As the second half went on, the visitors grew in confidence and looked likely to take something from the game. Or at least they did until the ref evened up the numbers with a few minutes to go. Every time there was a Gijon foul, and sometimes when there wasn’t, the Leganes players had been agitating for cards. It finally paid off with a red in the closing stages.

With the numbers down to ten a side Leganes were able to see it out and take the points. We took a more direct route back to Avila for a prompt start on the tapas and rioja.

Al-Draih v Al-Sadd, Friday 27th January 2023, 3.35pm

February 20, 2023

With the exception of the one age-group game, all of my fixtures in Saudi Arabia so far have been between top-tier Saudi Pro-League sides or else Super Cup games featuring foreign clubs. I’ve been using the Goalzz website to try and find something a little further down their pyramid and it threw up a game in the Second Division, which is actually the third tier.

The game was listed as being at the Prince Faisel bin Fahd Stadium near to where I’m staying and whilst I’d have preferred to tick off a new ground, I was happy enough with the prospect of seeing a game that needed just a ten-minute walk to get there.

I’d expected the fixture to take place on the practice pitch where I’d seen an Under-17 match a week earlier, but there was nothing going on there. I continued around the perimeter to the main entrance and, after nodding confidently at the security guard, made my way inside. He called me back almost immediately and asked where I was going. He knew nothing about a football game, but with it being third tier I hadn’t really expected that he would.

There was another fella there too, sat in his car, and the guard mentioned that he was also there for a non-existent football fixture. By this time I was starting to grasp that there really wasn’t anything going on at the stadium and it looked as if I was in for a quiet afternoon.

Fortunately, the bloke in the car had an inkling as to what had happened and he confirmed that the game was at a different location to the one that Goalzz had advised. With the security guard translating, we established that the distance was too far to walk and that I should hop in to the car.

We set off for the new location with the language barrier limiting our conversation to exchanging our nationalities and confirming that we both thought that football was good. Every now and then he would make a call and after some coaching from whoever he was speaking to in Arabic, he would tell me in English that we would soon be at the ground.

Twenty minutes and around twenty kilometres later we spotted the floodlights and he pulled into the car park of the Al-Diriyah Sporting Club. There weren’t any spaces close to the entrance gate and so my new Saudi friend temporarily stopped right outside the entrance to let me out before finding somewhere to leave the car. I gestured that I’d see him inside and left him to it. That was the last that I saw of him.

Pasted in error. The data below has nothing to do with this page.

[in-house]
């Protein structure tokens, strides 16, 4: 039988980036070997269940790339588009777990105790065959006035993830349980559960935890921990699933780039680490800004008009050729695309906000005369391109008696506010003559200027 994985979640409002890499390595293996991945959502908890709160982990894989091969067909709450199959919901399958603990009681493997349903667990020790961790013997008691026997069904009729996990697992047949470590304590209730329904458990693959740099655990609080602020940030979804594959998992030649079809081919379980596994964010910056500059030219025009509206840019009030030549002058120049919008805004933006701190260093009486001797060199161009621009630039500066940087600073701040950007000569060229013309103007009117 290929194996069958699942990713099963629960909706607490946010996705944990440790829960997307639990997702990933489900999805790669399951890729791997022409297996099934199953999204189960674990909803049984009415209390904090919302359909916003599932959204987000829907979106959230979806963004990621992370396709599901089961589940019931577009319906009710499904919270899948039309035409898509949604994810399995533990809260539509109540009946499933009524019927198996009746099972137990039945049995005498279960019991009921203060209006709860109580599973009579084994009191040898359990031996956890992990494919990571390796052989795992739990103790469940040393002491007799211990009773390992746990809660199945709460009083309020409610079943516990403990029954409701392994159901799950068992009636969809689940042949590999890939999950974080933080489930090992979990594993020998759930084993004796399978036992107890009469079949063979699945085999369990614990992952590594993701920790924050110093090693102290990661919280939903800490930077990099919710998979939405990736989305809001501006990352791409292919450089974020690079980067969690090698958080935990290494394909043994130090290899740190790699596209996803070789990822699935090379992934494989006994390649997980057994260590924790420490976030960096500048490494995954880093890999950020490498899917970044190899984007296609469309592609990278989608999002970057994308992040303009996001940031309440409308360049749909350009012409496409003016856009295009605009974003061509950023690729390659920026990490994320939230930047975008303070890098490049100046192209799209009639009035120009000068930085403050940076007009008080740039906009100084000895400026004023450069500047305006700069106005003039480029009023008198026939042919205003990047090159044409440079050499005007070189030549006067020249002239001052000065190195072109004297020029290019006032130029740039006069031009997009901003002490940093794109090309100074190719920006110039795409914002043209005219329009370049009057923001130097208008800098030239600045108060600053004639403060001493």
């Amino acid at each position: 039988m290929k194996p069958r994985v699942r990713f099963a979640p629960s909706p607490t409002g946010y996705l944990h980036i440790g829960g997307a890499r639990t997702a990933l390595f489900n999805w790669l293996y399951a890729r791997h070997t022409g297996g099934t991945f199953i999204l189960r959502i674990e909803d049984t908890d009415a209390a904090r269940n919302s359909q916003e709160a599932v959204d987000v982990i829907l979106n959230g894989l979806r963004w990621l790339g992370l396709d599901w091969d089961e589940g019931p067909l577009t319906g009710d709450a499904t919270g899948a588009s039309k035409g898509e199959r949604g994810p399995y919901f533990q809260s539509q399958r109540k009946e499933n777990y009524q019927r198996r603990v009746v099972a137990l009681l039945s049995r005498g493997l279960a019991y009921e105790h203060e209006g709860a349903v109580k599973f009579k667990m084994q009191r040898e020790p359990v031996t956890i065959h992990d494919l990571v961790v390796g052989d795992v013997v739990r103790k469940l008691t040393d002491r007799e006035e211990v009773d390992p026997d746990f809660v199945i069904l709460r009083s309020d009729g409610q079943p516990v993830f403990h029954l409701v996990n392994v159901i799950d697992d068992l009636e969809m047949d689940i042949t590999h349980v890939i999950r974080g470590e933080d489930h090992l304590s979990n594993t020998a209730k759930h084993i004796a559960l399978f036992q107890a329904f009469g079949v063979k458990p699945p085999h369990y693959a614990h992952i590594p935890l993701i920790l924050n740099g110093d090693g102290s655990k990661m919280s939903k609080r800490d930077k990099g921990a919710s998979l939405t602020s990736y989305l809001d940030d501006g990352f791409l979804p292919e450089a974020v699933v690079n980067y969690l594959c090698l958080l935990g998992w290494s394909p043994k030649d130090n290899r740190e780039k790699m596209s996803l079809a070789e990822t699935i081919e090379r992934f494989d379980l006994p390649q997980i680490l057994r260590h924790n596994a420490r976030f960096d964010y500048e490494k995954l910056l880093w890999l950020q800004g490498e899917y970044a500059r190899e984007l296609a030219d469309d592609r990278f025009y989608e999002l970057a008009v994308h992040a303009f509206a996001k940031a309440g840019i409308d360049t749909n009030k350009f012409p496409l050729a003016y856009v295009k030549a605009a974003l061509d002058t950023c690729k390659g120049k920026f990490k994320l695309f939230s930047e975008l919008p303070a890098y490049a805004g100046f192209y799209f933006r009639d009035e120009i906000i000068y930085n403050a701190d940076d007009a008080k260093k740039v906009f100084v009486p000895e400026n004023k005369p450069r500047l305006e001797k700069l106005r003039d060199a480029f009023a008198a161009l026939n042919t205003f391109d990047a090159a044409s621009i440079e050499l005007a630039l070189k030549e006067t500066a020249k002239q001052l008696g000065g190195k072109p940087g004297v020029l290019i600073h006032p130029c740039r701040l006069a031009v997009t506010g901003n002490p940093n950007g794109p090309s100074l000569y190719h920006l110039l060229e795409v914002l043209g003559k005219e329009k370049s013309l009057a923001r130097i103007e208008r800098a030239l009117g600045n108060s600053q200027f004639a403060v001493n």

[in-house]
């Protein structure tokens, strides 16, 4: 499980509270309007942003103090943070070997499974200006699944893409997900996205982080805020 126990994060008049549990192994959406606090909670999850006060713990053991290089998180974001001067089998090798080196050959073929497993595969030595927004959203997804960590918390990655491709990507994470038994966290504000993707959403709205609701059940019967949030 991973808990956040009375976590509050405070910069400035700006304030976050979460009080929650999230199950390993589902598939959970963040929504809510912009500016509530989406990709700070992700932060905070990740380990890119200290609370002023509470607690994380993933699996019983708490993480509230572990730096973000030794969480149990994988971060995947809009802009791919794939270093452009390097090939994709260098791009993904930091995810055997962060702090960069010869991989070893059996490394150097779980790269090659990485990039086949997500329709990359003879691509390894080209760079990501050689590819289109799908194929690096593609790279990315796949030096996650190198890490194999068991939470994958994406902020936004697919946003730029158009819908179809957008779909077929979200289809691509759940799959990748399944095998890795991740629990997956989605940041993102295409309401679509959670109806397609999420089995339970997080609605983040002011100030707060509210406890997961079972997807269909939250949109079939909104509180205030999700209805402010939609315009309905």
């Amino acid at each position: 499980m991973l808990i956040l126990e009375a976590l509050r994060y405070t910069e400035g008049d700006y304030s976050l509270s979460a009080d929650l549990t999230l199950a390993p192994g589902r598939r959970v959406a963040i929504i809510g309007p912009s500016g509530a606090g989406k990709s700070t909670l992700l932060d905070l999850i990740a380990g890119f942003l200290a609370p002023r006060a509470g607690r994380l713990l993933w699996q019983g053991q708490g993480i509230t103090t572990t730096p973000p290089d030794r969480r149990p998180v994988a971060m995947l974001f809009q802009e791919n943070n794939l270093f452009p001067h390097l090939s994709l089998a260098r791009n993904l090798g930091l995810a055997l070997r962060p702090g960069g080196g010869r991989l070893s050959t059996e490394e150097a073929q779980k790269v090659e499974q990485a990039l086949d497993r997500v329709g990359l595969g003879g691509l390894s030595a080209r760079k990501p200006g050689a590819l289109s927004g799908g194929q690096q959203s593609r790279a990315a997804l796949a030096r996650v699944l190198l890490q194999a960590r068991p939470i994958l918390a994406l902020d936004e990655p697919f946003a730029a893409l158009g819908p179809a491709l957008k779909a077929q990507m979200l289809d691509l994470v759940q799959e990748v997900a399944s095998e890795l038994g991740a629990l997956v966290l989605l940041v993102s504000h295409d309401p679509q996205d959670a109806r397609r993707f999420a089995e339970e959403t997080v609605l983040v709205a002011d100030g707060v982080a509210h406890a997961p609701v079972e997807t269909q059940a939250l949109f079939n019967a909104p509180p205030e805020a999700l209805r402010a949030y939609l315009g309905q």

All I can conclude is that between them, he and the security guard had decided that I should see the game at the correct stadium and he had volunteered to drive me there. Quite why he didn’t want to see it himself, I’ve no idea. It was an incredibly generous action. If I’d realized that was what he was doing I’d have thanked him a lot more profusely than I did and offered him some petrol money. I’ve found the Saudi people that I’ve met so far to be largely very kind and helpful. I’m not sure many people would drive what may have been a forty-kilometre round trip to help a stranger who didn’t even speak his language.

Once inside I sat down on a raised area along the side of the pitch. It seemed as if I was in the section reserved for visitors Al-Sadd and in addition to a handful of fans at least two of their coaching staff were in there, perhaps as an overspill from the bench.

Home side Al-Draih were in maroon, with Al-Sadd in a grey kit. Whilst I’d missed the first twenty-five minutes, I hadn’t missed any goals. Nobody came close to breaking the deadlock in the remainder of the first half and it was still goalless at the break.

At half-time I went to look for the toilets. I try to be fairly careful where I wander into over here as I don’t want to disrupt anyone praying and it’s not always easy to initially spot the difference between the prayer rooms and the toilets. I found the right place though and in the absence of any urinals headed into one of the cubicles.